Reflections on 2021 🎇

Thoughts on the year gone by and the years ahead

It’s been another crazy year for many people with lifestyles still disrupted by COVID, huge advances, setbacks and challenges faced collectively by people worldwide.

It has been an amazing year for me and my family. Before the hectic rush (and sometimes grind) of daily working life returns, I wanted to put together a few thoughts on things that happened in 2021 and hopes for 2022 and beyond.

Long story short, it involved various academic and practical accomplishments plus the most rewarding event of my life so far, becoming a dad (skip to the end for more on that)!

ActDev

In the first few months of 2021 I led a project called ActDev, which involved research into the levels of transport sustainability associated with new housing developments. The 4 month project resulted in a web application that is publicly available at cyipt.actdev.bike. Currently this is just a prototype of a larger tool that we hope to develop in 2022. The research and thinking underlying the tool is outlined in a pre-print led by my colleague Joey Talbot1 and showcased in the promotional video shown below.

The project also involved working with Dustin Carlino and using A/B Street a traffic simulation tool that allows you to redesign streets and transport patterns to inform policies. Building on the ‘zonebuilder paper’ co-authored by Dustin,2 which inspired the tweet below, I hope do more work with A/B Street in 2022.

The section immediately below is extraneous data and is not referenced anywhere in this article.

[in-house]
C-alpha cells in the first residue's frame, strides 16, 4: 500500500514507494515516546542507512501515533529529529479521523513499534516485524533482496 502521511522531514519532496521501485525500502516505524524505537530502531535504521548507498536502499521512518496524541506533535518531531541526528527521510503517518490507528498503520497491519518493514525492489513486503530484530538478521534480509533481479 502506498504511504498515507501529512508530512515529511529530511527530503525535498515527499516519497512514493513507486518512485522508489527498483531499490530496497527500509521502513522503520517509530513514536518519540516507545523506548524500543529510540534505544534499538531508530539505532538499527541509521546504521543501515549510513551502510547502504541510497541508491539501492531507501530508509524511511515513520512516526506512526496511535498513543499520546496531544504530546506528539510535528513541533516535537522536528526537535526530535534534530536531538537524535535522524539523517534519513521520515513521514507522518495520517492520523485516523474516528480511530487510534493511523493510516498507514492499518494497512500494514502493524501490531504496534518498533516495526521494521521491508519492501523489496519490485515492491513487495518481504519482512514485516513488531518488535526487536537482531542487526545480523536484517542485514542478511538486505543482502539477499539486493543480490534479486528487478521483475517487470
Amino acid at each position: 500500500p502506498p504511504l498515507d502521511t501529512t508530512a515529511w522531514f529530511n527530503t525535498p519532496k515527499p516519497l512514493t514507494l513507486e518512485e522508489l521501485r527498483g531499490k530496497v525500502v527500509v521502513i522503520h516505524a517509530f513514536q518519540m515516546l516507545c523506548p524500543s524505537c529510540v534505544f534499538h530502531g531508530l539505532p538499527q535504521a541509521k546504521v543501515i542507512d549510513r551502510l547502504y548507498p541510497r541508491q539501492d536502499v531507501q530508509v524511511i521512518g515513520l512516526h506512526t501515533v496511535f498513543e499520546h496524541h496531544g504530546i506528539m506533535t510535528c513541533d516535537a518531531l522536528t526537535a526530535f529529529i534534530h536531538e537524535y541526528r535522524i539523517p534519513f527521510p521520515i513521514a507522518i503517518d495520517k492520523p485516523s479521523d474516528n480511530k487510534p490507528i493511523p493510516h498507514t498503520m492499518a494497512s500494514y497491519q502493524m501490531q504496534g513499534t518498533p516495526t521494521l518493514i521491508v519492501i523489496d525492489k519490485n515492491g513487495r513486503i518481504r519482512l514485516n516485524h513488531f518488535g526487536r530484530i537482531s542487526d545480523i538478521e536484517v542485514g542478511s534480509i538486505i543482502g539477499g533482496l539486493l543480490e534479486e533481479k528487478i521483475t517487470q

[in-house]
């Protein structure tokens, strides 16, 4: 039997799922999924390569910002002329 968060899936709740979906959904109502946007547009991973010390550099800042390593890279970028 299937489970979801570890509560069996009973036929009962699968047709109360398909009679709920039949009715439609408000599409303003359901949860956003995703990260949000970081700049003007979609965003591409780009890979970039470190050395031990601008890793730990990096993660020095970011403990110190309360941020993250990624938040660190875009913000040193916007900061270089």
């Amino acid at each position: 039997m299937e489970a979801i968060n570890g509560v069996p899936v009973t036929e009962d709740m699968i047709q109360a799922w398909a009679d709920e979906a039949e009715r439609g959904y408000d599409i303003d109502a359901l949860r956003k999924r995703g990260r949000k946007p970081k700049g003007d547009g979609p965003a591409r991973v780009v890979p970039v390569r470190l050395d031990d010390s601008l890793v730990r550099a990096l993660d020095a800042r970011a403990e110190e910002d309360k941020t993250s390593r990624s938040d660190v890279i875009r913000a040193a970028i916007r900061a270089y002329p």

First solo authored paper

Collaborating with others is one of the most rewarding parts of academic research. I have published over two dozen papers with many people over the years, and 5 fully peer reviewed papers in 2021. These include a paper on modelling the health impacts of active travel led by James Woodcock at the University of Cambridge,,3 and three papers led by Eugeni Vidal-Tortosa;4;5.6 As lead supervisor I was very happy to see Eugeni pass his viva in November (another 2021 milestone for me). Additional papers from 2021, including pre-prints, can be seen on my website and here.

One of the most rewarding papers, however, was on that I authored solo.7 In it, I review 25 open source tools for geographic analysis in transport planning and discuss the future potential of open source software for guiding effective policy interventions. The paper has received some attention online, as can be seen in the Tweet below, and not just from the academic research community: experienced transport modeller Tom Van Vuren, for example, picked-up on the paper and we hope to take the conversation about uptake of open and transparent software for transport modelling forward in 2022.

I also hope to do more research that is policy relevant, leading to the next topic in my reflections on the year just gone by.